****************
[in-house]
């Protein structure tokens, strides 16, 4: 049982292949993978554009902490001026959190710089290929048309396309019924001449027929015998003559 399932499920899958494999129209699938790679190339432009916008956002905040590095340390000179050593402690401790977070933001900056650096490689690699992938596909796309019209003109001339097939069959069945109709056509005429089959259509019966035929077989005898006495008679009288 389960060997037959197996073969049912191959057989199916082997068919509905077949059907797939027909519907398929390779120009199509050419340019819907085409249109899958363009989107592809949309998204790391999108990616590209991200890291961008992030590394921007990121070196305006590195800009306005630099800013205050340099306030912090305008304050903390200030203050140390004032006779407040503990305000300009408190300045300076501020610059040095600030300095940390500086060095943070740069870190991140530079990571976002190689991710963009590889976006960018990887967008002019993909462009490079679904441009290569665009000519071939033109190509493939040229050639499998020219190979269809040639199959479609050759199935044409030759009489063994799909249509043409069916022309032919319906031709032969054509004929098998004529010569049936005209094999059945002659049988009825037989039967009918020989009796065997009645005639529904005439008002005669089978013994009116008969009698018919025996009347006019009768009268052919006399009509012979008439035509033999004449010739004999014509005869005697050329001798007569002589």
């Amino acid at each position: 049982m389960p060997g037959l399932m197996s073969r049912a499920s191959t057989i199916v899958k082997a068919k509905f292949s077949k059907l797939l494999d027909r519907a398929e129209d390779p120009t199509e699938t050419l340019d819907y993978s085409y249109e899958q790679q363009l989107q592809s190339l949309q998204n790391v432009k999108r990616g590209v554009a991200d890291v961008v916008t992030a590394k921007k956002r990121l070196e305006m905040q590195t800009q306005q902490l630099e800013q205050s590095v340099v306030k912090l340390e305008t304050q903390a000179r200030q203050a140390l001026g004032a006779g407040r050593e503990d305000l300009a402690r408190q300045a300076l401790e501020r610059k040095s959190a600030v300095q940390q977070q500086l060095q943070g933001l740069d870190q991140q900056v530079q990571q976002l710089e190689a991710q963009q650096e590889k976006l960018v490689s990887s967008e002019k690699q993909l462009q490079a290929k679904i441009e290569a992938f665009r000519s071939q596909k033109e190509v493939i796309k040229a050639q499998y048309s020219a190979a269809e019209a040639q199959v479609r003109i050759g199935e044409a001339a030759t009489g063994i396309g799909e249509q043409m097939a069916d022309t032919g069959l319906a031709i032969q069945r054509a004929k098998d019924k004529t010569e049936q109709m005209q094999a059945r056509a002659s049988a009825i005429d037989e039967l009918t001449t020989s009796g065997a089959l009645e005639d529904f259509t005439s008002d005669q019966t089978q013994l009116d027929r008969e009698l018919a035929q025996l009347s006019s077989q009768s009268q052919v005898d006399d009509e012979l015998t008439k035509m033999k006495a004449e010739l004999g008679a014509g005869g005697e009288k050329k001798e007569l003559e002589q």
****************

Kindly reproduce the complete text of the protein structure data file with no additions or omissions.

[in-house]
């Protein structure tokens, strides 16, 4: 049982292949993978554009902490001026959190710089290929048309396309019924001449027929015998003559 399932499920899958494999129209699938790679190339432009916008956002905040590095340390000179050593402690401790977070933001900056650096490689690699992938596909796309019209003109001339097939069959069945109709056509005429089959259509019966035929077989005898006495008679009288 389960060997037959197996073969049912191959057989199916082997068919509905077949059907797939027909519907398929390779120009199509050419340019819907085409249109899958363009989107592809949309998204790391999108990616590209991200890291961008992030590394921007990121070196305006590195800009306005630099800013205050340099306030912090305008304050903390200030203050140390004032006779407040503990305000300009408190300045300076501020610059040095600030300095940390500086060095943070740069870190991140530079990571976002190689991710963009590889976006960018990887967008002019993909462009490079679904441009290569665009000519071939033109190509493939040229050639499998020219190979269809040639199959479609050759199935044409030759009489063994799909249509043409069916022309032919319906031709032969054509004929098998004529010569049936005209094999059945002659049988009825037989039967009918020989009796065997009645005639529904005439008002005669089978013994009116008969009698018919025996009347006019009768009268052919006399009509012979008439035509033999004449010739004999014509005869005697050329001798007569002589």
């Amino acid at each position: 049982m389960p060997g037959l399932m197996s073969r049912a499920s191959t057989i199916v899958k082997a068919k509905f292949s077949k059907l797939l494999d027909r519907a398929e129209d390779p120009t199509e699938t050419l340019d819907y993978s085409y249109e899958q790679q363009l989107q592809s190339l949309q998204n790391v432009k999108r990616g590209v554009a991200d890291v961008v916008t992030a590394k921007k956002r990121l070196e305006m905040q590195t800009q306005q902490l630099e800013q205050s590095v340099v306030k912090l340390e305008t304050q903390a000179r200030q203050a140390l001026g004032a006779g407040r050593e503990d305000l300009a402690r408190q300045a300076l401790e501020r610059k040095s959190a600030v300095q940390q977070q500086l060095q943070g933001l740069d870190q991140q900056v530079q990571q976002l710089e190689a991710q963009q650096e590889k976006l960018v490689s990887s967008e002019k690699q993909l462009q490079a290929k679904i441009e290569a992938f665009r000519s071939q596909k033109e190509v493939i796309k040229a050639q499998y048309s020219a190979a269809e019209a040639q199959v479609r003109i050759g199935e044409a001339a030759t009489g063994i396309g799909e249509q043409m097939a069916d022309t032919g069959l319906a031709i032969q069945r054509a004929k098998d019924k004529t010569e049936q109709m005209q094999a059945r056509a002659s049988a009825i005429d037989e039967l009918t001449t020989s009796g065997a089959l009645e005639d529904f259509t005439s008002d005669q019966t089978q013994l009116d027929r008969e009698l018919a035929q025996l009347s006019s077989q009768s009268q052919v005898d006399d009509e012979l015998t008439k035509m033999k006495a004449e010739l004999g008679a014509g005869g005697e009288k050329k001798e007569l003559e002589q």